Ⅰ. Background

The Korean government has strictly regulated unauthorized disclosure or theft of technology, as well as a new category of the “theft of ideas,” as part of a priority agenda to protect small and medium-sized enterprises (“SMEs”) from predatory behavior by large corporations. However, there was confusion, because the few legislative amendments that were presented were not enacted into law. Accordingly, the traditional body of laws to protect intellectual property, i.e., the Patent Act and the Unfair Competition Prevention and Trade Secret Protection Act (the “UCPA”) remained unchanged.

However, on December 7, 2018, a legislative amendment of the Patent Act and UCPA (“Amendments”) finally passed a plenary session of the National Assembly. Both the amended UCPA and the amended Patent Act are expected to become effective in or about June 2019 (the publication date has not yet been set), and the Amendments will not be retroactively applied. We present below a summary of the Amendments, focusing on how the Amendments purport to reinforce the protection of patents and trade secrets.

Ⅱ. Major Content of the Amendments 

1. UCPA—Setting the Bar Low for Secrecy 

Under the current UCPA, information can be considered a trade secret only when the owner of the information can prove that it made “reasonable efforts to maintain the secrecy” of the information. However, the legislative intent of the amended UCPA was to set the bar lower for secrecy, by requiring an owner of information to simply “manage the information as secret” rather than to make “reasonable efforts to maintain secrecy.” Many small and medium business owners complained that it was too difficult to show that they had undertaken “reasonable efforts to maintain the secrecy”

The important question that remains unresolved is how low can the bar go, i.e., what is the minimum required to meet the amended UCPA’s standard of “manage as secret”? For example, is stamping a document “secret” sufficient to make it a trade secret without taking reasonable efforts to maintain secrecy of the document? Although the element of “reasonable efforts” is removed and the term “to maintain” is changed to “to manage” in the amended UCPA, the amended UCPA still requires “secrecy” of the information. Accordingly, if any technical, business, or financial information is publicly available or otherwise is managed in a manner that is easily accessible by anyone, such information will likely fail to meet the “secrecy” element under both the current and amended UCPA.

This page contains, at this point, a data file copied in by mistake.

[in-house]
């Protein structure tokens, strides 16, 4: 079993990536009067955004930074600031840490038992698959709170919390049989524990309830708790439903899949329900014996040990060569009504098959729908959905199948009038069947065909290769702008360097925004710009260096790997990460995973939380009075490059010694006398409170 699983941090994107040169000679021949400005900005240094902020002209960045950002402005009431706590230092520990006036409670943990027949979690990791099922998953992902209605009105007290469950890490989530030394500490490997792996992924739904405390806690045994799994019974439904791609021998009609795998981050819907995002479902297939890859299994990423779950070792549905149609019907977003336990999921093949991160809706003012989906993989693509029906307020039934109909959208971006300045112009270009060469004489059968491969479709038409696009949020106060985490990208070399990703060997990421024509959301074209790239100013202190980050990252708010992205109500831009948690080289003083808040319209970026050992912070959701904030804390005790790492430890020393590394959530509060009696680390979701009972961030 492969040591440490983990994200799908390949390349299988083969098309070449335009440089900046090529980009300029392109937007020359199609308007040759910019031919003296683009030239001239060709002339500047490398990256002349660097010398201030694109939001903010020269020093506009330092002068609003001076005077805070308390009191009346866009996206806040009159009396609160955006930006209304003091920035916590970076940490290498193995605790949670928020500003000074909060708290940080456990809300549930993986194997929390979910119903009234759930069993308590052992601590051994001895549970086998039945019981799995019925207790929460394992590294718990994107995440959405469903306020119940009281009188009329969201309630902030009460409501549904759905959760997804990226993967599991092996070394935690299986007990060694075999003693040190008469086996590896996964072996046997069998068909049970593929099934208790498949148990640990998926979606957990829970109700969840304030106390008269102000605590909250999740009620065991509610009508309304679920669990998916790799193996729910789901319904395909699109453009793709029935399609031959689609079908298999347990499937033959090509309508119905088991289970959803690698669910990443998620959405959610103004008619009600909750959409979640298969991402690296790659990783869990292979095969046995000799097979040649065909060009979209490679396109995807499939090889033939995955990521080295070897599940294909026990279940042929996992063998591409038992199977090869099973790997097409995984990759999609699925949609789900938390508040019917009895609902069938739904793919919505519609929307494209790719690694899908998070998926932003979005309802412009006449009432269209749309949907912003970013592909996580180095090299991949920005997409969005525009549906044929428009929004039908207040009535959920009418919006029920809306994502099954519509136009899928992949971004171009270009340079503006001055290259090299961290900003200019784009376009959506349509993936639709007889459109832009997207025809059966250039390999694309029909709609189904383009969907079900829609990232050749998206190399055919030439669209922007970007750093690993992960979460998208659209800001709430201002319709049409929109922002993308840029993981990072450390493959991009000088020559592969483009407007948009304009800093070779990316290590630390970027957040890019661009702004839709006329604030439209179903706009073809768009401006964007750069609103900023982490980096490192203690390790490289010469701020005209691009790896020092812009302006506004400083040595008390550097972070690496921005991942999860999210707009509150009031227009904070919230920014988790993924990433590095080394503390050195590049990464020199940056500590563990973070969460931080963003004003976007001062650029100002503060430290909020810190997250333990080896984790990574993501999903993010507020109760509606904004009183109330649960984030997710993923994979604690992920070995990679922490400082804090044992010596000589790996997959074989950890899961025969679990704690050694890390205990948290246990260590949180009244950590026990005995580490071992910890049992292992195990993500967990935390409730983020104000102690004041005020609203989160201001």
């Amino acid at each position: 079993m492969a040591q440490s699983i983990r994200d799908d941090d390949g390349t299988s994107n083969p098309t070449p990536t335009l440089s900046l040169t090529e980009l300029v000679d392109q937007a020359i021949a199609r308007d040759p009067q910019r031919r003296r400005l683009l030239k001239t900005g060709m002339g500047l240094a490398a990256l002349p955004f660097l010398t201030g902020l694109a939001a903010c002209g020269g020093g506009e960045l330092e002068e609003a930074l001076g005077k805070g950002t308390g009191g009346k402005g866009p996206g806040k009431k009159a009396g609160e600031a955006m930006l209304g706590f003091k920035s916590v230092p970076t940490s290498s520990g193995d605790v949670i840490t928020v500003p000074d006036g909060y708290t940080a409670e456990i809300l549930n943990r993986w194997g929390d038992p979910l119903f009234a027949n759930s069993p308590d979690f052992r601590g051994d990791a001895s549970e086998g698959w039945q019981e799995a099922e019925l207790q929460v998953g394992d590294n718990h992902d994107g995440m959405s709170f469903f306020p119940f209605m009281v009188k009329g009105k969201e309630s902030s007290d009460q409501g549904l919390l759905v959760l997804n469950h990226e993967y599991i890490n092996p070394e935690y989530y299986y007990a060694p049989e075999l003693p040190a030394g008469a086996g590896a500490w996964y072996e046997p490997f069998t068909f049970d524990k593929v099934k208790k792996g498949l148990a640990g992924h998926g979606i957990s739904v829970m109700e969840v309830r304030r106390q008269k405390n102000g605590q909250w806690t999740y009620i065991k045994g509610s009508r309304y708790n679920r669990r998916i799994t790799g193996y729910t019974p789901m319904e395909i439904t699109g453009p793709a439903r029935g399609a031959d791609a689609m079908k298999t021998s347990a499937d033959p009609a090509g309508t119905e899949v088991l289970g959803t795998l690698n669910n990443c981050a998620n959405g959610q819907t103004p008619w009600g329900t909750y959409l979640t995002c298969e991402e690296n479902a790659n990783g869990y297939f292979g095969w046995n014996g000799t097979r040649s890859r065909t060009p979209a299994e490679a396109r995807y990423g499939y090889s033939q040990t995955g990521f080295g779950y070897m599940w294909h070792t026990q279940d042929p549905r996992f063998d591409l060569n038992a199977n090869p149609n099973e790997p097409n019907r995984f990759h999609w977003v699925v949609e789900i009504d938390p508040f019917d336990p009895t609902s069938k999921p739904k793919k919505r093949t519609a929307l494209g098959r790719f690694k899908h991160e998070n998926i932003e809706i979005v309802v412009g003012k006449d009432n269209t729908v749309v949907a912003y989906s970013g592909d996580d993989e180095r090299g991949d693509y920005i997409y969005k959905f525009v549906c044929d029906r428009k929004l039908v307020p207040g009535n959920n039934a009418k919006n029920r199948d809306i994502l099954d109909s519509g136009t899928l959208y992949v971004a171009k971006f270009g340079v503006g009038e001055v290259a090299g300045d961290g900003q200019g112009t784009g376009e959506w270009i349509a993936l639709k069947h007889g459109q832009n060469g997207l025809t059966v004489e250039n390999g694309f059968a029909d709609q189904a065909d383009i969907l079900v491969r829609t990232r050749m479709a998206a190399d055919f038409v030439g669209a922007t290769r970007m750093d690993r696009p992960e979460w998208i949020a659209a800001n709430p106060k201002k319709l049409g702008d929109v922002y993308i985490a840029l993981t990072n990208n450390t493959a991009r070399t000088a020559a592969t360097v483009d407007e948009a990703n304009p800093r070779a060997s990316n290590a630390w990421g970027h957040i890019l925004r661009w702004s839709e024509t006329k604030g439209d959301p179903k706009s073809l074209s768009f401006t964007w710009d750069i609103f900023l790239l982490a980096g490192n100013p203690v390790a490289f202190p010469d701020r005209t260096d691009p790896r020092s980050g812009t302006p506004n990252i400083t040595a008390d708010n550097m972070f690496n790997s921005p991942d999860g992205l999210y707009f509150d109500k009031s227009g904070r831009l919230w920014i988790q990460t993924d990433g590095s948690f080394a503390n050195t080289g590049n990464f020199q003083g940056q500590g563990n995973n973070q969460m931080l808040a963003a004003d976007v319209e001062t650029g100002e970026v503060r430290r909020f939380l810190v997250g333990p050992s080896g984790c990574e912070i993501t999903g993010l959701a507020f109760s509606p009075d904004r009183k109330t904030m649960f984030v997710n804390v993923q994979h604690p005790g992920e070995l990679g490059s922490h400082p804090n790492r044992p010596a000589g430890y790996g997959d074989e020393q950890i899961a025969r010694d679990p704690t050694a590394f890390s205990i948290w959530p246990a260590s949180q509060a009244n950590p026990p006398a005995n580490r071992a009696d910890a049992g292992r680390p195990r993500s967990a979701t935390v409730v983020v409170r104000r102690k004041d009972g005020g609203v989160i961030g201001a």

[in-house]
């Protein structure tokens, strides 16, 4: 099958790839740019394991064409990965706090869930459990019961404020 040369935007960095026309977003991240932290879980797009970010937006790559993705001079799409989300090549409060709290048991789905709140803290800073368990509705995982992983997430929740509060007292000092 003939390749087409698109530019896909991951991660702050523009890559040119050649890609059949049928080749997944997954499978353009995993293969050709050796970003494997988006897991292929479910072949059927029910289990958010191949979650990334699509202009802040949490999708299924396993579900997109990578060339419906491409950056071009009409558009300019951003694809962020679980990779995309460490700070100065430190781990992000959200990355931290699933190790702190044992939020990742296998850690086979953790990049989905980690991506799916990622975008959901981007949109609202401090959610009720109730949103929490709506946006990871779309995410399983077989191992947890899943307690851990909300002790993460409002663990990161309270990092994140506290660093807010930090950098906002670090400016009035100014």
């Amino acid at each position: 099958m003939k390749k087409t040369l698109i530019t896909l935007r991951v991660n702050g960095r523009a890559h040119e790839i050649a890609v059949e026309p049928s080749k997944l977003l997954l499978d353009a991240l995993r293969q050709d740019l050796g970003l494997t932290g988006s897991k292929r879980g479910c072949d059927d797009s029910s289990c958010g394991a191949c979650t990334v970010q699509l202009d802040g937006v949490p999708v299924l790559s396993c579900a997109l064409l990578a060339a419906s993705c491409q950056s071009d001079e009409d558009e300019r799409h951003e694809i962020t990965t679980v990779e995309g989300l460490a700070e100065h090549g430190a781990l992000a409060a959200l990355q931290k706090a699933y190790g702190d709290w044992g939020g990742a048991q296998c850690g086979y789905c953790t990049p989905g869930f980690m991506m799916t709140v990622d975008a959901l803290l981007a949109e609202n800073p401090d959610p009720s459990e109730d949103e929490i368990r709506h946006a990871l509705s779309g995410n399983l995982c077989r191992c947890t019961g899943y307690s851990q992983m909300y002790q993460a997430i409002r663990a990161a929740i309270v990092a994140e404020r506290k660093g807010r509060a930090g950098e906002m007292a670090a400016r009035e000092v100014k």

Since the standard for determining the “secrecy” element under the amended UCPA will be established through interpretation of the amended UCPA by the courts in future cases, it is recommended to monitor upcoming court decisions issued after the amended UCPA comes into force.

Until the amended UCPA becomes effective in or about June 2019, the “secrecy” element will be determined based on the current UCPA, and owners of information must show that they have made “reasonable efforts to maintain the secrecy” of the information for the information to be considered as a trade secret.

2. UCPA—Broadening the scope of Trade Secret Theft and Reinforcing Penal Provisions 

The current UCPA criminalizes theft of trade secrets only in the following circumstances: (i) acquisition of a trade secret, in order to gain improper profits or to inflict harm on the owner of such trade secret (“Acquisition for Improper Purposes”); (ii) unauthorized use of a trade secret; and (iii) unauthorized disclosure of a trade secret. The term “theft” was so narrowly defined that certain data leak incidents were not recognized as “theft” under the current UCPA. For example, under the current UCPA, even if employees take employers’ trade secrets with them when they leave the company, such act alone is considered a mere data leak and does not constitute trade secret theft, as the act of taking information without authorization alone may not be deemed a violation of the three categories, i.e., Acquisition for Improper Purposes, unauthorized use, or unauthorized disclosure. Due to this failure to encompass “data leaks by resigning employees” within the term “theft,” employers typically relied on the legal theory of breach of fiduciary duty against such employees in their criminal complaints, rather than the legal theory of theft of trade secrets.